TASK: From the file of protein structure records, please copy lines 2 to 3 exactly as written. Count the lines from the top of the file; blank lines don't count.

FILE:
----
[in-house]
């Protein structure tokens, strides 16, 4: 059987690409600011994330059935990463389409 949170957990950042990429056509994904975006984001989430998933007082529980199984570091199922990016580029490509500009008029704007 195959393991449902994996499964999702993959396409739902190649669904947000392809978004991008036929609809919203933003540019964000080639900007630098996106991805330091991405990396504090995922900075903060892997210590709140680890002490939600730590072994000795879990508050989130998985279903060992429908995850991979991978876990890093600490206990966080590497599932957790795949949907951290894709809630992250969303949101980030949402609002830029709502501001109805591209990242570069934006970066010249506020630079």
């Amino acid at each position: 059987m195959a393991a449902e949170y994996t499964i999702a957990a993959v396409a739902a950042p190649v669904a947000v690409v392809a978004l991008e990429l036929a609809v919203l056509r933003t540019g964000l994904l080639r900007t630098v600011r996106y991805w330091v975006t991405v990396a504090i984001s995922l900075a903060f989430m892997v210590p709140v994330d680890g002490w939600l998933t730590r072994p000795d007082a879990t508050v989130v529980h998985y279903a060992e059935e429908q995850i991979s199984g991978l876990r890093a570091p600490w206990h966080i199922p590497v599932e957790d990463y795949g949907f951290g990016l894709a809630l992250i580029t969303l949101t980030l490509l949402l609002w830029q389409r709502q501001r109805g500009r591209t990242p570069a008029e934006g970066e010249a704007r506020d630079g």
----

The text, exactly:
């Protein structure tokens, strides 16, 4: 059987690409600011994330059935990463389409 949170957990950042990429056509994904975006984001989430998933007082529980199984570091199922990016580029490509500009008029704007 195959393991449902994996499964999702993959396409739902190649669904947000392809978004991008036929609809919203933003540019964000080639900007630098996106991805330091991405990396504090995922900075903060892997210590709140680890002490939600730590072994000795879990508050989130998985279903060992429908995850991979991978876990890093600490206990966080590497599932957790795949949907951290894709809630992250969303949101980030949402609002830029709502501001109805591209990242570069934006970066010249506020630079």
């Amino acid at each position: 059987m195959a393991a449902e949170y994996t499964i999702a957990a993959v396409a739902a950042p190649v669904a947000v690409v392809a978004l991008e990429l036929a609809v919203l056509r933003t540019g964000l994904l080639r900007t630098v600011r996106y991805w330091v975006t991405v990396a504090i984001s995922l900075a903060f989430m892997v210590p709140v994330d680890g002490w939600l998933t730590r072994p000795d007082a879990t508050v989130v529980h998985y279903a060992e059935e429908q995850i991979s199984g991978l876990r890093a570091p600490w206990h966080i199922p590497v599932e957790d990463y795949g949907f951290g990016l894709a809630l992250i580029t969303l949101t980030l490509l949402l609002w830029q389409r709502q501001r109805g500009r591209t990242p570069a008029e934006g970066e010249a704007r506020d630079g």